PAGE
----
Group Appeals Denial of Students’ and Faculty Motion to Intervene
Chapel Hill, NC– Today, the Lawyers’ Committee for Civil Rights Under Law filed a notice of appeal from the denial of their clients’ Motion to Intervene in North Carolina Division Sons of Confederate Veterans, Inc. v. UNC and UNC Board of Governors, 19 CVS 1579. They also filed a motion to stay any further proceedings in the trial court and to stay any execution of the judgment or disbursement of the $2.5 million settlement funds. The Intervenors, 3 UNC Law, 2 UNC undergrad students and a UNC faculty member, are asking the court to maintain the status quo pending review of the matter by the North Carolina Court of Appeals.
In support of their motion, the students and faculty member argued that, to facilitate the transfer of the monument and the $2.5 million in public funds, the University of North Carolina’s Board of Governors and the North Carolina Sons of Confederate Veterans worked together to construct a lawsuit that was without legal merit. Intervenors further argued that because the parties collaborated to misrepresent issues critical to the court’s jurisdiction, Intervenors’ participation in the lawsuit was necessary to ensure the genuine adversarial process necessary for the fair adjudication of the legal issues. Judge Allen Baddour denied the motion in an order signed on January 10. Despite that ruling, the trial court is scheduled to review additional briefing and hold a hearing on February 12 on the allegation raised by the Intervenors: that the SCV did not have standing to bring the lawsuit. While Intervenors have been allowed to submit a brief on the issue, they will not be permitted to participate in the hearing.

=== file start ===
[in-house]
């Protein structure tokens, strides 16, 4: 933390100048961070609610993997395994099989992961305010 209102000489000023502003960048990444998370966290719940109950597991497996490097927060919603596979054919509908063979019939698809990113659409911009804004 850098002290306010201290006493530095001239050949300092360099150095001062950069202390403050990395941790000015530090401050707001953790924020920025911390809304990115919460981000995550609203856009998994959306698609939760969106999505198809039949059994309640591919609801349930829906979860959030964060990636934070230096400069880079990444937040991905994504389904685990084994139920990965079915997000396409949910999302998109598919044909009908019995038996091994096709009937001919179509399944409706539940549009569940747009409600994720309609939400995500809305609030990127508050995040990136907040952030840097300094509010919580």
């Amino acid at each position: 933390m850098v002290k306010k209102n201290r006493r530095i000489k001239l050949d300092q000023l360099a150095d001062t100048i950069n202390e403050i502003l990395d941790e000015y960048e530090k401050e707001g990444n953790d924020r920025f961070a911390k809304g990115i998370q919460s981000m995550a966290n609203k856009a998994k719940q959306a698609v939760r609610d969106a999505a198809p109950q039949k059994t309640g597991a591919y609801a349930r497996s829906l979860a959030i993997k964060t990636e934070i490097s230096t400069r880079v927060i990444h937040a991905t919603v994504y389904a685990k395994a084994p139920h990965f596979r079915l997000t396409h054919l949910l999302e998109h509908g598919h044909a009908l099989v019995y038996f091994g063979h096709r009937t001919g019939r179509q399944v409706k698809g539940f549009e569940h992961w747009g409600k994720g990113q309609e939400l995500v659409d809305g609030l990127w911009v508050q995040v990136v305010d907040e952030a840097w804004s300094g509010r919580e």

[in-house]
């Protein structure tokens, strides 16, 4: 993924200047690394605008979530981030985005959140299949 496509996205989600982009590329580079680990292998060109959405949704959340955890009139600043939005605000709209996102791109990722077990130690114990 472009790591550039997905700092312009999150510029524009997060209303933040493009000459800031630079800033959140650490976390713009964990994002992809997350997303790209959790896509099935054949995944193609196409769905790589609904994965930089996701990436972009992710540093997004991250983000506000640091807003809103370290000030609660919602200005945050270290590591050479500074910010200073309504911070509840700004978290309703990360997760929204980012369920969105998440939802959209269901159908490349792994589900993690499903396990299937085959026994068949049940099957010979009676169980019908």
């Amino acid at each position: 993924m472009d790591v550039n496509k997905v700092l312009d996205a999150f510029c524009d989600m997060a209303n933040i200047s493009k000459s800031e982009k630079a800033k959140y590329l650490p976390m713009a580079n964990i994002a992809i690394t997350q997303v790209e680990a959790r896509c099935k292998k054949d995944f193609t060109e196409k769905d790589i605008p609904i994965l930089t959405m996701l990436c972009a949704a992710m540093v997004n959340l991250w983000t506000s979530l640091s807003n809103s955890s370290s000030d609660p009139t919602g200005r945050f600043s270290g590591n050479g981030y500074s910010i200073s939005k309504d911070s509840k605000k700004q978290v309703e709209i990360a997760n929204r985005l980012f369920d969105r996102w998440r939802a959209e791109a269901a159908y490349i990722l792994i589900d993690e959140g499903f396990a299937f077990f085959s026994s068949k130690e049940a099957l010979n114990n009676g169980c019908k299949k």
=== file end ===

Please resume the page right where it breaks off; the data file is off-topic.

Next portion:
“What I find frustrating about the decision to deny our motion to intervene is that this places the University in a position where they will be working with the Sons of Confederate Veterans. . . rather than allowing the University to work with us and stand together in defense of the interests of all students,” said UNC-CH Sophomore De’Ivyion Drew, one of the intervenors. “We have been told repeatedly that this settlement was negotiated in the interest of student safety – but truly what safety is there in empowering a group rooted in racism and violence? As an intervenor who has been harmed by the continued alliance between UNC entities and white supremacy, I understand this settlement completely incentivizes further harm to other communities both inside and outside the 14 counties of the UNC System Institutions.”
“The factual circumstances surrounding this case are deeply disturbing: the coordination between the parties, the obvious legal defects in the plaintiff’s claims, the rush to finalize this deal and get the court’s approval before the public knew anything. We are taking action today because we believe it’s critical to stop where we are and have the appellate court review this matter,” said Mark Dorosin, a Managing Attorney at the Lawyers’ Committee for Civil Rights Under Law.